Reading Speed Test

The standard measure of your reading speed is words per minute (WPM). It's calculated by timing how long you spend reading a text (in minutes) and by dividing that value by the count of words in text.

You can measure that value yourself with a stopwatch in hand but it's easier to use this free tool we prepared for you.

How to use this test?

  1. Take a few deep breaths to improve your focus.
  2. Click the Start button.
  3. Read the whole text.
  4. Click the Done Reading button.
  5. See speed result in WPM.
  6. Answer a few questions about the text to check your comprehension.
  7. Download Outread app for iPhone, iPad and Mac to improve your speed, comprehension, and more.

Amelia Earhart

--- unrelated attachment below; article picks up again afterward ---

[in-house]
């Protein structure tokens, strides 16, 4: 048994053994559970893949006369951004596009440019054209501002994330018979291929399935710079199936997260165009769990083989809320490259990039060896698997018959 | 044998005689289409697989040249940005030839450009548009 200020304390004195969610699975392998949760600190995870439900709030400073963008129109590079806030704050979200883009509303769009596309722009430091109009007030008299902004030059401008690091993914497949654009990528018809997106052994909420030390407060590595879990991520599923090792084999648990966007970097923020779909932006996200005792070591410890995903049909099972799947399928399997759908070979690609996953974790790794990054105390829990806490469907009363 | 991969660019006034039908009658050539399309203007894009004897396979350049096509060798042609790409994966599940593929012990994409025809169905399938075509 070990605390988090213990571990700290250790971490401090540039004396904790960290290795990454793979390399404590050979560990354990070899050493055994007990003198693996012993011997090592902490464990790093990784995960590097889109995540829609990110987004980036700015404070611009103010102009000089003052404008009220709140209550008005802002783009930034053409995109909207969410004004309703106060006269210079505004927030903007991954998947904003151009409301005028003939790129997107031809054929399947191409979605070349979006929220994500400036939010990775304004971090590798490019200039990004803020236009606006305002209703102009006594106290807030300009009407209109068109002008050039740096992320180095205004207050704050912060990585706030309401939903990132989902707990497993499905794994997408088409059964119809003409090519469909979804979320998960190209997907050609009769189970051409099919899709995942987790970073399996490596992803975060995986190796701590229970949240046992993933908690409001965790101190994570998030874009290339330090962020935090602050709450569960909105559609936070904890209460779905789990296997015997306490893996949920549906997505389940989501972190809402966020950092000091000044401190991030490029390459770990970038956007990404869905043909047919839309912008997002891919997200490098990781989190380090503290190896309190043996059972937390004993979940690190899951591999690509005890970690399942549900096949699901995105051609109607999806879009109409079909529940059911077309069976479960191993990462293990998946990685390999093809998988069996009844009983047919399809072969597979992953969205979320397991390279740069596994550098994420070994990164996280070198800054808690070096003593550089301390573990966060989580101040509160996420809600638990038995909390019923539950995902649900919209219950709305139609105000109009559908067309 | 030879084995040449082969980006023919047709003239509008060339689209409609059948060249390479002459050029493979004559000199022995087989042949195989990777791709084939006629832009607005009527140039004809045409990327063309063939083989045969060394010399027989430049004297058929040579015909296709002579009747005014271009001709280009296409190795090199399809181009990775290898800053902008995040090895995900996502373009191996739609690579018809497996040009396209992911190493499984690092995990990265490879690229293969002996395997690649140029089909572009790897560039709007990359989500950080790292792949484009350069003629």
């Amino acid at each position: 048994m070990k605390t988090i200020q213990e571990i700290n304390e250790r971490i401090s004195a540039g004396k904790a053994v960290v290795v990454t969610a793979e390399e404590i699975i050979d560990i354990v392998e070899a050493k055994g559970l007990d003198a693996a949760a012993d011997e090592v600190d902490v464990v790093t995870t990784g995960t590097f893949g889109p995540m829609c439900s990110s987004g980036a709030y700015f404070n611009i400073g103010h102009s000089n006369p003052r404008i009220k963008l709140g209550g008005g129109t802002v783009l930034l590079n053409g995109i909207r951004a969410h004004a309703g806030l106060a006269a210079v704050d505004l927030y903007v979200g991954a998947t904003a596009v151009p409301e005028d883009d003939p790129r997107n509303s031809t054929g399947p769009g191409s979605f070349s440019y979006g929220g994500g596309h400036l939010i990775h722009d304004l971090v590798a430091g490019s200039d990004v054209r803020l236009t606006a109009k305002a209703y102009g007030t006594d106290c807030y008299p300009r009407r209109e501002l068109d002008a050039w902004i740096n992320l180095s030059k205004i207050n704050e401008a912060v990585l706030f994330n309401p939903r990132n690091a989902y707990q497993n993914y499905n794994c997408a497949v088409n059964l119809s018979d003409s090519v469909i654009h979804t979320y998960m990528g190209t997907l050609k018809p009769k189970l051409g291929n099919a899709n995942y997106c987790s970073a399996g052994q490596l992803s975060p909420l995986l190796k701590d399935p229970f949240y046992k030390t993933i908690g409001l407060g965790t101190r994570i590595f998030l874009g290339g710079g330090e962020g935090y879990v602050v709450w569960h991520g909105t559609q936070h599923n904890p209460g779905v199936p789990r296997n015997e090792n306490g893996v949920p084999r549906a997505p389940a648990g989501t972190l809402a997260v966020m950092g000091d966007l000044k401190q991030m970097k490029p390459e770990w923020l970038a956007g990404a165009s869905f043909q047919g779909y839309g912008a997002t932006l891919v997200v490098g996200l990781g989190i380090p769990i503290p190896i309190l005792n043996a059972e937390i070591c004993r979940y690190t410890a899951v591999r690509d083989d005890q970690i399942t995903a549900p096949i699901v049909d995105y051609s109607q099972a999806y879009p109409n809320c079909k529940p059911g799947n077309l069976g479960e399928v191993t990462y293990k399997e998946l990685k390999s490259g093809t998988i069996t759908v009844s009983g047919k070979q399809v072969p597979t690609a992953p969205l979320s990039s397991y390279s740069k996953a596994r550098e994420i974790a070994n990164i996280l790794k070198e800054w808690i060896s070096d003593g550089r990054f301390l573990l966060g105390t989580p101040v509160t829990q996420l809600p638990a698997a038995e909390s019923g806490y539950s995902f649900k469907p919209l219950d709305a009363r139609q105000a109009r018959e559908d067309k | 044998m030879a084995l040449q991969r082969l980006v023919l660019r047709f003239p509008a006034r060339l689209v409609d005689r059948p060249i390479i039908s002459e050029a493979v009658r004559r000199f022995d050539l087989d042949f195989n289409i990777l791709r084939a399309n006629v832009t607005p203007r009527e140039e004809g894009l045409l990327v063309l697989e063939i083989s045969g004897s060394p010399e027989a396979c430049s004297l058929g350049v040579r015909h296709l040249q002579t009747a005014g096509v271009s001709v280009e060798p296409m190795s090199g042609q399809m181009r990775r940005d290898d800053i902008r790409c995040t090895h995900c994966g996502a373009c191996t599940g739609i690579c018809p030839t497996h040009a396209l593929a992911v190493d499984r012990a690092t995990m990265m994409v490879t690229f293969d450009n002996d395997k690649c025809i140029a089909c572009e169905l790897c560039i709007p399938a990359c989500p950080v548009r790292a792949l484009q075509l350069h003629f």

Amelia Earhart was already famous for being the first woman to fly across the Atlantic. But in 1937, determined to be the first woman to fly around the world and with Fred Noonan as her navigator, Earhart took off from Miami, Florida. She got as far as New Guinea in the South Pacific, intending to fly to Howland Island in the Pacific Ocean the next morning. But after they took off from New Guinea, they disappeared. Neither Earhart nor Noonan were ever heard from again, and they were presumed dead. The official investigation concluded that their plane crashed somewhere in the Pacific Ocean. No remains were ever found. But in 2017, a mysterious photograph was discovered in an old file in the National Archives, suggesting that the aviator and her navigator had, in fact, survived the crash. The photo, which experts have declared to be both legitimate and undoctored, is said to show both Earhart and Noonan. An investigative team working for the History Channel suggested that the photo may have been taken "by someone who was spying for the U.S. on Japanese military activity in the Pacific." The Japanese government, contacted for a statement, indicated that they had no record of Earhart or Noonan ever having been taken prisoner. Did Earhart and Noonan survive? If they did, why wouldn’t they have made some attempt to contact friends or family back home? Even if it does turn out that the flying duo survived their crash, the mystery of what happened to Amelia Earhart is far from over.